SMITH: I know. That's an oxymoron.


KING: Yes.

SMITH: Yes, I don't think -- and also, I think my friend, Cindy Adams, might take exception.

KING: Well, but -- but you -- it's true that most gossip columnists are not looked upon the way you're looked upon.

SMITH: Well, I'm not really -- I'm not a gossip columnist, like the -- my illustrious peers. I don't have the talent to slash and burn quite as much as some of them.

KING: So what are you?

SMITH: So I just do the best I can, Larry. I talk about things that interest me and people who interest me, and I write about the things that I like. And so far, they haven't fired me.

KING: How did "Dishing" come about? Great title.

SMITH: I was asked by "The New York Times" to write some pieces about Southern cooking, and so I did. I wrote about watermelon being politically incorrect, and I wrote about the things that Elvis used to order from his cook downstairs. He had a cook on duty 24 hours a day. And these pieces just became the basis for a book. It seemed like there was more to it than just Southern cooking. So I tried to write a book about the philosophy of food, why it's so important to us, maybe how we should approach it. And I don't know, it's full of stories about famous people and what they eat and great parties I've been to. You know.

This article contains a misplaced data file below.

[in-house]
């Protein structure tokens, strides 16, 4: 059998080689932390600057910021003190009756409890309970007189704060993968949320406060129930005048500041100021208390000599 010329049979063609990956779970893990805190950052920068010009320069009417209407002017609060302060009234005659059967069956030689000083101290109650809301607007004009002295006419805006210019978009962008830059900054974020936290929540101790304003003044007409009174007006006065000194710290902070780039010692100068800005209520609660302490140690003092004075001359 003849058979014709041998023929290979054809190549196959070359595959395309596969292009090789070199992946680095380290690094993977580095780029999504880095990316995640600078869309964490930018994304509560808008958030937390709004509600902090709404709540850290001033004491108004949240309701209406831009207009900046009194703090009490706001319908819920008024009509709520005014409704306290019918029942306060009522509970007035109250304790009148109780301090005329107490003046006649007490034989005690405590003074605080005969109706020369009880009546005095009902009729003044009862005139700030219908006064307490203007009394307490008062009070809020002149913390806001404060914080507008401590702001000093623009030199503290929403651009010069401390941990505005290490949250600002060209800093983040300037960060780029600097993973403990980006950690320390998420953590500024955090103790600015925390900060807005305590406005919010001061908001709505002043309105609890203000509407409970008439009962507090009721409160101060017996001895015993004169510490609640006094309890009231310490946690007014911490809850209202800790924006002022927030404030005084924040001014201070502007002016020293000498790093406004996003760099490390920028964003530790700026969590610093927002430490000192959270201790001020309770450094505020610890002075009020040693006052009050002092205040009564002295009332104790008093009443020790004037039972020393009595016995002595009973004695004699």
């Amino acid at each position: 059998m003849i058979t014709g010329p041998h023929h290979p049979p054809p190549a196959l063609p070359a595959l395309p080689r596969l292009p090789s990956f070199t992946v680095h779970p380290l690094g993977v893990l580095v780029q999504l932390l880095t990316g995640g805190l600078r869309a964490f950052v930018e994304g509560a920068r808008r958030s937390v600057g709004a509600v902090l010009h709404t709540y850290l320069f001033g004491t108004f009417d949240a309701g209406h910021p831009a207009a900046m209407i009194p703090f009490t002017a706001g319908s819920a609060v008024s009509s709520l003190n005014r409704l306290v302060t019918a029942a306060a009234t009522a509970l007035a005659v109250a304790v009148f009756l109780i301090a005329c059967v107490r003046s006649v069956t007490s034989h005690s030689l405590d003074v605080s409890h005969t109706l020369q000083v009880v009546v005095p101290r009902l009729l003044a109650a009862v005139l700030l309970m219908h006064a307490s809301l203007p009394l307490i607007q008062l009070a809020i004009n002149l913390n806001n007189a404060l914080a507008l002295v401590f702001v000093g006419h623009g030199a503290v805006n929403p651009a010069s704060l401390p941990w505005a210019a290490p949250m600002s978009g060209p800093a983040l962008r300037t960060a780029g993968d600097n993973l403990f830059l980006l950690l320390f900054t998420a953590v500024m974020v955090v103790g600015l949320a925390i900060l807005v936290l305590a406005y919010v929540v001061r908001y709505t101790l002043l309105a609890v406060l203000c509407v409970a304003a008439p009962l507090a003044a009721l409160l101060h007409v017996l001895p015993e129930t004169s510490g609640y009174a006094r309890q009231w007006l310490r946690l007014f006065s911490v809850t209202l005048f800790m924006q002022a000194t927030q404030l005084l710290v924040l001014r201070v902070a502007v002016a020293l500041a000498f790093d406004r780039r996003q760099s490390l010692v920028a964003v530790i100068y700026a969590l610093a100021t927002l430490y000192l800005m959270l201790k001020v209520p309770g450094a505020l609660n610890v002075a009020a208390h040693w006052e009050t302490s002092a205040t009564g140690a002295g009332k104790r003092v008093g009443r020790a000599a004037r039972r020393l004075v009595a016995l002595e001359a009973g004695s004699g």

KING: I know. And terrific recipes.

SMITH: I like eating with Larry King at Nate's now.

KING: Yes, we've had that!


KING: You also pay great homage to your dear -- our dear friend, Governor Ann Richards, and print one of her recipes.

SMITH: Well, Governor Ann has certainly enlivened a lot of people's lives. And I made her give me her recipe for chicken-fried steak. And she said this. Though she herself now very health- conscious and is a speaker against osteoporosis and...

KING: Right.

SMITH: She did say to me, Well, I fed all of my five children chicken-fried steak, and none of them have ever been fat.


SMITH: So I guess -- I guess it's OK to eat that junk once in a while.

KING: You believe, Liz, true, that what a person eats tells you a lot about them?

SMITH: Not necessarily, Larry. I think we go through stages. Like, I remember you when you weighed more than you do now.

KING: Yes.

SMITH: And now you're in your stage where you really watch your health because of your heart. And you exercise and do all those good things. And I honestly prefer you to be a little more plump, but you -- but you don't like it. So we're different at different times. Yes, I guess food is an indicator of either how frivolous we are or how -- how reckless we are or how much...

KING: What kind of -- what kind of...

SMITH: ... how much fun we want to have.

KING: What kind of eater are you?

SMITH: I like all kind of things that are really bad for me, like fried food and sweet things. I'm not a big -- I like a few vegetables. But I'm trying not to just drive myself crazy and kill myself before I'm 90.